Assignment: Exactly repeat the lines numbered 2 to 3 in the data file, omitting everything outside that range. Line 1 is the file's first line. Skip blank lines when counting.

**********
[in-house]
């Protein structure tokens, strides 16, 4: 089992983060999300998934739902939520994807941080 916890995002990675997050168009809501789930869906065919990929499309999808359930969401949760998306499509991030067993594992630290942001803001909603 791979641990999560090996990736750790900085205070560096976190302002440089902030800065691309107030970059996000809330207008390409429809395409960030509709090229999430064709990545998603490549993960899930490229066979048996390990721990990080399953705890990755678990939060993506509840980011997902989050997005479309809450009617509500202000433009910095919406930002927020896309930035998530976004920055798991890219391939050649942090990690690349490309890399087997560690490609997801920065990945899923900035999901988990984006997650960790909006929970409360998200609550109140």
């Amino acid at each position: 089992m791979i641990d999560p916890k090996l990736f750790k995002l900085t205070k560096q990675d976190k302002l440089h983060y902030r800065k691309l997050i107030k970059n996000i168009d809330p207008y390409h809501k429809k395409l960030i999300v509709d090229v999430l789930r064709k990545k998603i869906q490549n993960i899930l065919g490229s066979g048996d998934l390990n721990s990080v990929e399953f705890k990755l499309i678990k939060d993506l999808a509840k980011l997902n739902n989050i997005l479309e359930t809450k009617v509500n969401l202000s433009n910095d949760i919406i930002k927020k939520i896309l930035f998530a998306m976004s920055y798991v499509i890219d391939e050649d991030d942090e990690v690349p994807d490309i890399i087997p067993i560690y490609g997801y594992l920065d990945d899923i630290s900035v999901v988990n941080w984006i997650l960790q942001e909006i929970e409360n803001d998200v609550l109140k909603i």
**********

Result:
């Protein structure tokens, strides 16, 4: 089992983060999300998934739902939520994807941080 916890995002990675997050168009809501789930869906065919990929499309999808359930969401949760998306499509991030067993594992630290942001803001909603 791979641990999560090996990736750790900085205070560096976190302002440089902030800065691309107030970059996000809330207008390409429809395409960030509709090229999430064709990545998603490549993960899930490229066979048996390990721990990080399953705890990755678990939060993506509840980011997902989050997005479309809450009617509500202000433009910095919406930002927020896309930035998530976004920055798991890219391939050649942090990690690349490309890399087997560690490609997801920065990945899923900035999901988990984006997650960790909006929970409360998200609550109140």
């Amino acid at each position: 089992m791979i641990d999560p916890k090996l990736f750790k995002l900085t205070k560096q990675d976190k302002l440089h983060y902030r800065k691309l997050i107030k970059n996000i168009d809330p207008y390409h809501k429809k395409l960030i999300v509709d090229v999430l789930r064709k990545k998603i869906q490549n993960i899930l065919g490229s066979g048996d998934l390990n721990s990080v990929e399953f705890k990755l499309i678990k939060d993506l999808a509840k980011l997902n739902n989050i997005l479309e359930t809450k009617v509500n969401l202000s433009n910095d949760i919406i930002k927020k939520i896309l930035f998530a998306m976004s920055y798991v499509i890219d391939e050649d991030d942090e990690v690349p994807d490309i890399i087997p067993i560690y490609g997801y594992l920065d990945d899923i630290s900035v999901v988990n941080w984006i997650l960790q942001e909006i929970e409360n803001d998200v609550l109140k909603i």